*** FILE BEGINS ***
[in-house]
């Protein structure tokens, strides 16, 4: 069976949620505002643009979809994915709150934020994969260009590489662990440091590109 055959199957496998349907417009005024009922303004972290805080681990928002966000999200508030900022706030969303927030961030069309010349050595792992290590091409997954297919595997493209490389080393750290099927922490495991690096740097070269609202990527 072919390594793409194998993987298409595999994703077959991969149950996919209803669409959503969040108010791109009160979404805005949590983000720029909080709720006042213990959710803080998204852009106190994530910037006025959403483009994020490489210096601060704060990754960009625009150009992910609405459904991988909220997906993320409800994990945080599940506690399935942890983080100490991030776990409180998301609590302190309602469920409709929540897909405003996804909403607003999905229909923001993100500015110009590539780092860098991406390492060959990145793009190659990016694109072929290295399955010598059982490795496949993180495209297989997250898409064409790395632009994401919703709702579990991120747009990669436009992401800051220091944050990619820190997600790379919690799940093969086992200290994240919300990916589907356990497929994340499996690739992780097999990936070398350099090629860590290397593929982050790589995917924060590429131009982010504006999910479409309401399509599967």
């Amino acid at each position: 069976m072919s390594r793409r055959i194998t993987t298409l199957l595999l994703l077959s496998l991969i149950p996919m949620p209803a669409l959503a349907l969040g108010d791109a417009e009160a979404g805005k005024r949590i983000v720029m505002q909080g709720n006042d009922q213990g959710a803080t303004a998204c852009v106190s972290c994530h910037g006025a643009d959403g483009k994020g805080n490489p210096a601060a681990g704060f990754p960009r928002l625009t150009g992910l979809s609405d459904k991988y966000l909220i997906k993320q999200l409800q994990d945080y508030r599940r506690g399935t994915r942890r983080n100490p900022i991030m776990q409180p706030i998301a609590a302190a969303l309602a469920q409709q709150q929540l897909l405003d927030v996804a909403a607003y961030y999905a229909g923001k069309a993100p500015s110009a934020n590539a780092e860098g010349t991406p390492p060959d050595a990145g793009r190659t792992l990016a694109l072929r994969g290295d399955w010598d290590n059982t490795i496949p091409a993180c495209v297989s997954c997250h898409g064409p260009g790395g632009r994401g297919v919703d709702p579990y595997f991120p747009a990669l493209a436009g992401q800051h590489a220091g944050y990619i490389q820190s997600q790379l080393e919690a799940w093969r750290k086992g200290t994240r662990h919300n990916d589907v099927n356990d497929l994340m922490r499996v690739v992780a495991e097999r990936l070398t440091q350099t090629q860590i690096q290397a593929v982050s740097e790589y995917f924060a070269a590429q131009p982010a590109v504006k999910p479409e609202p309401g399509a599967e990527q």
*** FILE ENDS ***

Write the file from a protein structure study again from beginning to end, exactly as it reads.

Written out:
[in-house]
């Protein structure tokens, strides 16, 4: 069976949620505002643009979809994915709150934020994969260009590489662990440091590109 055959199957496998349907417009005024009922303004972290805080681990928002966000999200508030900022706030969303927030961030069309010349050595792992290590091409997954297919595997493209490389080393750290099927922490495991690096740097070269609202990527 072919390594793409194998993987298409595999994703077959991969149950996919209803669409959503969040108010791109009160979404805005949590983000720029909080709720006042213990959710803080998204852009106190994530910037006025959403483009994020490489210096601060704060990754960009625009150009992910609405459904991988909220997906993320409800994990945080599940506690399935942890983080100490991030776990409180998301609590302190309602469920409709929540897909405003996804909403607003999905229909923001993100500015110009590539780092860098991406390492060959990145793009190659990016694109072929290295399955010598059982490795496949993180495209297989997250898409064409790395632009994401919703709702579990991120747009990669436009992401800051220091944050990619820190997600790379919690799940093969086992200290994240919300990916589907356990497929994340499996690739992780097999990936070398350099090629860590290397593929982050790589995917924060590429131009982010504006999910479409309401399509599967």
């Amino acid at each position: 069976m072919s390594r793409r055959i194998t993987t298409l199957l595999l994703l077959s496998l991969i149950p996919m949620p209803a669409l959503a349907l969040g108010d791109a417009e009160a979404g805005k005024r949590i983000v720029m505002q909080g709720n006042d009922q213990g959710a803080t303004a998204c852009v106190s972290c994530h910037g006025a643009d959403g483009k994020g805080n490489p210096a601060a681990g704060f990754p960009r928002l625009t150009g992910l979809s609405d459904k991988y966000l909220i997906k993320q999200l409800q994990d945080y508030r599940r506690g399935t994915r942890r983080n100490p900022i991030m776990q409180p706030i998301a609590a302190a969303l309602a469920q409709q709150q929540l897909l405003d927030v996804a909403a607003y961030y999905a229909g923001k069309a993100p500015s110009a934020n590539a780092e860098g010349t991406p390492p060959d050595a990145g793009r190659t792992l990016a694109l072929r994969g290295d399955w010598d290590n059982t490795i496949p091409a993180c495209v297989s997954c997250h898409g064409p260009g790395g632009r994401g297919v919703d709702p579990y595997f991120p747009a990669l493209a436009g992401q800051h590489a220091g944050y990619i490389q820190s997600q790379l080393e919690a799940w093969r750290k086992g200290t994240r662990h919300n990916d589907v099927n356990d497929l994340m922490r499996v690739v992780a495991e097999r990936l070398t440091q350099t090629q860590i690096q290397a593929v982050s740097e790589y995917f924060a070269a590429q131009p982010a590109v504006k999910p479409e609202p309401g399509a599967e990527q």